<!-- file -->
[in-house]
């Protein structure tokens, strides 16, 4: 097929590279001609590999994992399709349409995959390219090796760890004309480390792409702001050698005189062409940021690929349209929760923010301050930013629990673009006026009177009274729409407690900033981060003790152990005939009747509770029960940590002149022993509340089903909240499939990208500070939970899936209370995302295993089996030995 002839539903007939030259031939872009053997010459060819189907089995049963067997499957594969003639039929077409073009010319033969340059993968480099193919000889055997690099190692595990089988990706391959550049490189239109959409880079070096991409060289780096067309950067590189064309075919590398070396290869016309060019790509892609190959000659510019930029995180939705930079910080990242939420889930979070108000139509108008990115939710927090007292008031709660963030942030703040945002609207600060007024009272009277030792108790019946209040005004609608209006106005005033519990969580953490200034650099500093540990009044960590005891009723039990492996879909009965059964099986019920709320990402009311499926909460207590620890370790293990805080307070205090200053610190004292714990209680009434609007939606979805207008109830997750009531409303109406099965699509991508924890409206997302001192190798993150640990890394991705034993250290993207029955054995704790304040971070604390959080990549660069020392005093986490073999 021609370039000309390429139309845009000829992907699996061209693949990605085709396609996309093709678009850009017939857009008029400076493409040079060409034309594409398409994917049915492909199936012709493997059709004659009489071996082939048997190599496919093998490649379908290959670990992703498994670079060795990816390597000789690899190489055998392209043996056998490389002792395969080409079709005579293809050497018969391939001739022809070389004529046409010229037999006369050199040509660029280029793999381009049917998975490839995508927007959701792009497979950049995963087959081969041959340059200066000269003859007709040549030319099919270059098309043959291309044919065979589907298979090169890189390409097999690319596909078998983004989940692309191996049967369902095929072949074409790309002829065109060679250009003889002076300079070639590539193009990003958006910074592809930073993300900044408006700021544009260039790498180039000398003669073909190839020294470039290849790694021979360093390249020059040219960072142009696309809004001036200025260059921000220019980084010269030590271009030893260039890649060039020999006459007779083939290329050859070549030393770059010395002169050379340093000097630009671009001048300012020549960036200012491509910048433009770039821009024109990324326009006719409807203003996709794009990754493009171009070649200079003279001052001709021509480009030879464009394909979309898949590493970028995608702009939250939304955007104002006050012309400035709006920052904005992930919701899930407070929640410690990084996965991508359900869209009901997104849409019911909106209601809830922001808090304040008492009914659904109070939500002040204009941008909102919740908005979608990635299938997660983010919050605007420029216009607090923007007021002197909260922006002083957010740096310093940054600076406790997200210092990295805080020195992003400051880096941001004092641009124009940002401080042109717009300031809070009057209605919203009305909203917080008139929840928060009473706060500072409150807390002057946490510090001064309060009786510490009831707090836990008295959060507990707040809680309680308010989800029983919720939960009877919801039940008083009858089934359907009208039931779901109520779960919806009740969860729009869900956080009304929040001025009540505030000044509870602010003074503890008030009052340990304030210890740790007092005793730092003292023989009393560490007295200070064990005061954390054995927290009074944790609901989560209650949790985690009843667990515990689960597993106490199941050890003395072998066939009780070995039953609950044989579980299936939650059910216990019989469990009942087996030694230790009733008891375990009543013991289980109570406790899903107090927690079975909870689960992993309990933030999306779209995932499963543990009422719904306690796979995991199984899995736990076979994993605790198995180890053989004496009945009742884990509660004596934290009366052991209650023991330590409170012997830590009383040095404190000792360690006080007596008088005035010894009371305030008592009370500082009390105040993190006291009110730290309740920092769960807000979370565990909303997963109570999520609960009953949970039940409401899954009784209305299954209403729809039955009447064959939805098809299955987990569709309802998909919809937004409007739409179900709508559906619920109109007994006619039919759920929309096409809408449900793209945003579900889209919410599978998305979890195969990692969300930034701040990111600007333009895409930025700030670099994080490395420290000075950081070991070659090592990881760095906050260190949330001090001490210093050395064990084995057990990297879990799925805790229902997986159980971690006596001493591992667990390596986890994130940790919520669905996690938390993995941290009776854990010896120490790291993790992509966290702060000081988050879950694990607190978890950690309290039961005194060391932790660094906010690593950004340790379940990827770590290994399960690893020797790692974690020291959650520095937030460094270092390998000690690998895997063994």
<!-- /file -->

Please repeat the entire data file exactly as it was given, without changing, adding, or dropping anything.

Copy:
[in-house]
């Protein structure tokens, strides 16, 4: 097929590279001609590999994992399709349409995959390219090796760890004309480390792409702001050698005189062409940021690929349209929760923010301050930013629990673009006026009177009274729409407690900033981060003790152990005939009747509770029960940590002149022993509340089903909240499939990208500070939970899936209370995302295993089996030995 002839539903007939030259031939872009053997010459060819189907089995049963067997499957594969003639039929077409073009010319033969340059993968480099193919000889055997690099190692595990089988990706391959550049490189239109959409880079070096991409060289780096067309950067590189064309075919590398070396290869016309060019790509892609190959000659510019930029995180939705930079910080990242939420889930979070108000139509108008990115939710927090007292008031709660963030942030703040945002609207600060007024009272009277030792108790019946209040005004609608209006106005005033519990969580953490200034650099500093540990009044960590005891009723039990492996879909009965059964099986019920709320990402009311499926909460207590620890370790293990805080307070205090200053610190004292714990209680009434609007939606979805207008109830997750009531409303109406099965699509991508924890409206997302001192190798993150640990890394991705034993250290993207029955054995704790304040971070604390959080990549660069020392005093986490073999 021609370039000309390429139309845009000829992907699996061209693949990605085709396609996309093709678009850009017939857009008029400076493409040079060409034309594409398409994917049915492909199936012709493997059709004659009489071996082939048997190599496919093998490649379908290959670990992703498994670079060795990816390597000789690899190489055998392209043996056998490389002792395969080409079709005579293809050497018969391939001739022809070389004529046409010229037999006369050199040509660029280029793999381009049917998975490839995508927007959701792009497979950049995963087959081969041959340059200066000269003859007709040549030319099919270059098309043959291309044919065979589907298979090169890189390409097999690319596909078998983004989940692309191996049967369902095929072949074409790309002829065109060679250009003889002076300079070639590539193009990003958006910074592809930073993300900044408006700021544009260039790498180039000398003669073909190839020294470039290849790694021979360093390249020059040219960072142009696309809004001036200025260059921000220019980084010269030590271009030893260039890649060039020999006459007779083939290329050859070549030393770059010395002169050379340093000097630009671009001048300012020549960036200012491509910048433009770039821009024109990324326009006719409807203003996709794009990754493009171009070649200079003279001052001709021509480009030879464009394909979309898949590493970028995608702009939250939304955007104002006050012309400035709006920052904005992930919701899930407070929640410690990084996965991508359900869209009901997104849409019911909106209601809830922001808090304040008492009914659904109070939500002040204009941008909102919740908005979608990635299938997660983010919050605007420029216009607090923007007021002197909260922006002083957010740096310093940054600076406790997200210092990295805080020195992003400051880096941001004092641009124009940002401080042109717009300031809070009057209605919203009305909203917080008139929840928060009473706060500072409150807390002057946490510090001064309060009786510490009831707090836990008295959060507990707040809680309680308010989800029983919720939960009877919801039940008083009858089934359907009208039931779901109520779960919806009740969860729009869900956080009304929040001025009540505030000044509870602010003074503890008030009052340990304030210890740790007092005793730092003292023989009393560490007295200070064990005061954390054995927290009074944790609901989560209650949790985690009843667990515990689960597993106490199941050890003395072998066939009780070995039953609950044989579980299936939650059910216990019989469990009942087996030694230790009733008891375990009543013991289980109570406790899903107090927690079975909870689960992993309990933030999306779209995932499963543990009422719904306690796979995991199984899995736990076979994993605790198995180890053989004496009945009742884990509660004596934290009366052991209650023991330590409170012997830590009383040095404190000792360690006080007596008088005035010894009371305030008592009370500082009390105040993190006291009110730290309740920092769960807000979370565990909303997963109570999520609960009953949970039940409401899954009784209305299954209403729809039955009447064959939805098809299955987990569709309802998909919809937004409007739409179900709508559906619920109109007994006619039919759920929309096409809408449900793209945003579900889209919410599978998305979890195969990692969300930034701040990111600007333009895409930025700030670099994080490395420290000075950081070991070659090592990881760095906050260190949330001090001490210093050395064990084995057990990297879990799925805790229902997986159980971690006596001493591992667990390596986890994130940790919520669905996690938390993995941290009776854990010896120490790291993790992509966290702060000081988050879950694990607190978890950690309290039961005194060391932790660094906010690593950004340790379940990827770590290994399960690893020797790692974690020291959650520095937030460094270092390998000690690998895997063994």